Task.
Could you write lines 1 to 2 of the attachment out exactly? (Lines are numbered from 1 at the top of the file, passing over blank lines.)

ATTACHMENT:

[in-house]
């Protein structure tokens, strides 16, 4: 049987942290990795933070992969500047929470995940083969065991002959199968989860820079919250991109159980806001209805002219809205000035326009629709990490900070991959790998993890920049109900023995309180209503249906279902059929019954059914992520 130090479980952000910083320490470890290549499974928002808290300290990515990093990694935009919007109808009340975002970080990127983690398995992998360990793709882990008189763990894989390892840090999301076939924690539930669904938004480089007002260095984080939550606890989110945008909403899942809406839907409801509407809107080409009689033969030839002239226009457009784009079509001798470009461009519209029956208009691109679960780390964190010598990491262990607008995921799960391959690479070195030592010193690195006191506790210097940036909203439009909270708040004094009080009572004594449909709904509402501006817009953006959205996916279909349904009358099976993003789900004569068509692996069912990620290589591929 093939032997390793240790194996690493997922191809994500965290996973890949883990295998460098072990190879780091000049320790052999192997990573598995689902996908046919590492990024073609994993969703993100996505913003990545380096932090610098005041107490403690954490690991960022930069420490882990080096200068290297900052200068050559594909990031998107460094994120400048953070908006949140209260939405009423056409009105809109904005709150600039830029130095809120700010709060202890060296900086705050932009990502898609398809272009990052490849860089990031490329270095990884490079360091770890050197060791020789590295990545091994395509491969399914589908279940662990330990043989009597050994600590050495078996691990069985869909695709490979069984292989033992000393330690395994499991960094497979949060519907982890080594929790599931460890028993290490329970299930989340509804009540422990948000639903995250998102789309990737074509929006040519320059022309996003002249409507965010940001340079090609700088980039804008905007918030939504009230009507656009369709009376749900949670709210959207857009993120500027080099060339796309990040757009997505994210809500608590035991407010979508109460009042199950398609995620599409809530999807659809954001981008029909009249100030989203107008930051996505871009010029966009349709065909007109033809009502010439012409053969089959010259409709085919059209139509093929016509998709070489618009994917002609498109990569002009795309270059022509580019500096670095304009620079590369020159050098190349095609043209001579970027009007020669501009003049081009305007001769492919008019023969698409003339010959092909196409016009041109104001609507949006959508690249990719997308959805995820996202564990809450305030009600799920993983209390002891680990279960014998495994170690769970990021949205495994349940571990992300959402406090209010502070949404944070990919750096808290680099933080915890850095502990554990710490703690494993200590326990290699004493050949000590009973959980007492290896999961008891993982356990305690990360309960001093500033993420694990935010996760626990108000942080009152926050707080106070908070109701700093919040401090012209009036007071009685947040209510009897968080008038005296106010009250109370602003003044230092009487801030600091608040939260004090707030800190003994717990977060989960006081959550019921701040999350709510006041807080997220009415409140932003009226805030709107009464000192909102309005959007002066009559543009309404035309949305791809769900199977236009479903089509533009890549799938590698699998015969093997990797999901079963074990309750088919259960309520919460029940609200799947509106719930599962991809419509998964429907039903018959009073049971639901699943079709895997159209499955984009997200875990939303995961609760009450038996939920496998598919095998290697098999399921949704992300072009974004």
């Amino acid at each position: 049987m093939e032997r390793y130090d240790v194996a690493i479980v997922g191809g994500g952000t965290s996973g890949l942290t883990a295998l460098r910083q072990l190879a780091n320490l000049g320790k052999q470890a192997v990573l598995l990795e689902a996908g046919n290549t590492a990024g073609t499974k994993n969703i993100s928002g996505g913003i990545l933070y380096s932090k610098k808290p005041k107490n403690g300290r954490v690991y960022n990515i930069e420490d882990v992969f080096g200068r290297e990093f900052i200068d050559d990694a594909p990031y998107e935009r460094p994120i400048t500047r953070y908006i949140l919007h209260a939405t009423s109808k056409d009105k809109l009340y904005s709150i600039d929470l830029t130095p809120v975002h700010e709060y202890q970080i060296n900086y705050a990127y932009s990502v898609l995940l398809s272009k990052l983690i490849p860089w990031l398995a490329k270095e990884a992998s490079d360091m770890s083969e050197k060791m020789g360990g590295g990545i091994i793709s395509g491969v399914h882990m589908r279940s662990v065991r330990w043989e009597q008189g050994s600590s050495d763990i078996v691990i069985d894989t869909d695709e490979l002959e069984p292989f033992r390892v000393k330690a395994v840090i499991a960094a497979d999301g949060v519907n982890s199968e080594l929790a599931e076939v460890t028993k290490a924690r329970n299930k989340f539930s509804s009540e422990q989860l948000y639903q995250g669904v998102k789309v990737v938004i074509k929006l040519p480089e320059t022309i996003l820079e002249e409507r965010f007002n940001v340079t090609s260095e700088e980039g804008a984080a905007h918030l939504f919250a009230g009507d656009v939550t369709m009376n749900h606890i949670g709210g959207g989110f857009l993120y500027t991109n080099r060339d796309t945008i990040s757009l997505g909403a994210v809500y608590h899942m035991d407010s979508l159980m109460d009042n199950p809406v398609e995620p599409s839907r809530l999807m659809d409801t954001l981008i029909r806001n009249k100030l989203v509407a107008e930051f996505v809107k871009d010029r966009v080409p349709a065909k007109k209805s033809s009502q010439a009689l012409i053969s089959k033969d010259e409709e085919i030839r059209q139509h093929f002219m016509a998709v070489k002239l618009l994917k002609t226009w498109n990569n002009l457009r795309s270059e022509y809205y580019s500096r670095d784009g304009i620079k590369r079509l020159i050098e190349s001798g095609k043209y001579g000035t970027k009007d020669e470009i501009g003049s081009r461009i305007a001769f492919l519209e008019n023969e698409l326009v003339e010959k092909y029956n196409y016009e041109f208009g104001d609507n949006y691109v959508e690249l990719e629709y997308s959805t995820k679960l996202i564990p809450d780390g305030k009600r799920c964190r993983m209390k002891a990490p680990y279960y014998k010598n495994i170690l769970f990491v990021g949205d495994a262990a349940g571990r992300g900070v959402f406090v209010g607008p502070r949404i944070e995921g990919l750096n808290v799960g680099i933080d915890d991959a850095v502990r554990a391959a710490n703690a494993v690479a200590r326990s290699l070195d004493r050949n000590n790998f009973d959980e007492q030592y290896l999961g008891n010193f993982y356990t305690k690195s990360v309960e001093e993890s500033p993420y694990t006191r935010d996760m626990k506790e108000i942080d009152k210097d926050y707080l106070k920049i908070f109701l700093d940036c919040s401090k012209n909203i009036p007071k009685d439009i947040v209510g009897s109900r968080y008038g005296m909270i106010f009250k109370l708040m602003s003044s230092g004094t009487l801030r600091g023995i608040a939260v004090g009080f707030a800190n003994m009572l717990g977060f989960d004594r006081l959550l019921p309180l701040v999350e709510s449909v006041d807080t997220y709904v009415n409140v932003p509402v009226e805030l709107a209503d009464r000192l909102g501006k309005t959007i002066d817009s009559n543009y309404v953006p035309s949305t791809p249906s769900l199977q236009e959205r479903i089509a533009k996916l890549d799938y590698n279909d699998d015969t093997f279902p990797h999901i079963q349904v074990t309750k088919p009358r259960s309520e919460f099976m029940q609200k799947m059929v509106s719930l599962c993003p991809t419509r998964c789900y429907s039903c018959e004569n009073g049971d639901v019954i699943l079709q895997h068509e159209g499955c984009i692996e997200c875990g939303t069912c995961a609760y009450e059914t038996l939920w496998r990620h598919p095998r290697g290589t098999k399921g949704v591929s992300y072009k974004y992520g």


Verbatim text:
[in-house]
């Protein structure tokens, strides 16, 4: 049987942290990795933070992969500047929470995940083969065991002959199968989860820079919250991109159980806001209805002219809205000035326009629709990490900070991959790998993890920049109900023995309180209503249906279902059929019954059914992520 130090479980952000910083320490470890290549499974928002808290300290990515990093990694935009919007109808009340975002970080990127983690398995992998360990793709882990008189763990894989390892840090999301076939924690539930669904938004480089007002260095984080939550606890989110945008909403899942809406839907409801509407809107080409009689033969030839002239226009457009784009079509001798470009461009519209029956208009691109679960780390964190010598990491262990607008995921799960391959690479070195030592010193690195006191506790210097940036909203439009909270708040004094009080009572004594449909709904509402501006817009953006959205996916279909349904009358099976993003789900004569068509692996069912990620290589591929 093939032997390793240790194996690493997922191809994500965290996973890949883990295998460098072990190879780091000049320790052999192997990573598995689902996908046919590492990024073609994993969703993100996505913003990545380096932090610098005041107490403690954490690991960022930069420490882990080096200068290297900052200068050559594909990031998107460094994120400048953070908006949140209260939405009423056409009105809109904005709150600039830029130095809120700010709060202890060296900086705050932009990502898609398809272009990052490849860089990031490329270095990884490079360091770890050197060791020789590295990545091994395509491969399914589908279940662990330990043989009597050994600590050495078996691990069985869909695709490979069984292989033992000393330690395994499991960094497979949060519907982890080594929790599931460890028993290490329970299930989340509804009540422990948000639903995250998102789309990737074509929006040519320059022309996003002249409507965010940001340079090609700088980039804008905007918030939504009230009507656009369709009376749900949670709210959207857009993120500027080099060339796309990040757009997505994210809500608590035991407010979508109460009042199950398609995620599409809530999807659809954001981008029909009249100030989203107008930051996505871009010029966009349709065909007109033809009502010439012409053969089959010259409709085919059209139509093929016509998709070489618009994917002609498109990569002009795309270059022509580019500096670095304009620079590369020159050098190349095609043209001579970027009007020669501009003049081009305007001769492919008019023969698409003339010959092909196409016009041109104001609507949006959508690249990719997308959805995820996202564990809450305030009600799920993983209390002891680990279960014998495994170690769970990021949205495994349940571990992300959402406090209010502070949404944070990919750096808290680099933080915890850095502990554990710490703690494993200590326990290699004493050949000590009973959980007492290896999961008891993982356990305690990360309960001093500033993420694990935010996760626990108000942080009152926050707080106070908070109701700093919040401090012209009036007071009685947040209510009897968080008038005296106010009250109370602003003044230092009487801030600091608040939260004090707030800190003994717990977060989960006081959550019921701040999350709510006041807080997220009415409140932003009226805030709107009464000192909102309005959007002066009559543009309404035309949305791809769900199977236009479903089509533009890549799938590698699998015969093997990797999901079963074990309750088919259960309520919460029940609200799947509106719930599962991809419509998964429907039903018959009073049971639901699943079709895997159209499955984009997200875990939303995961609760009450038996939920496998598919095998290697098999399921949704992300072009974004």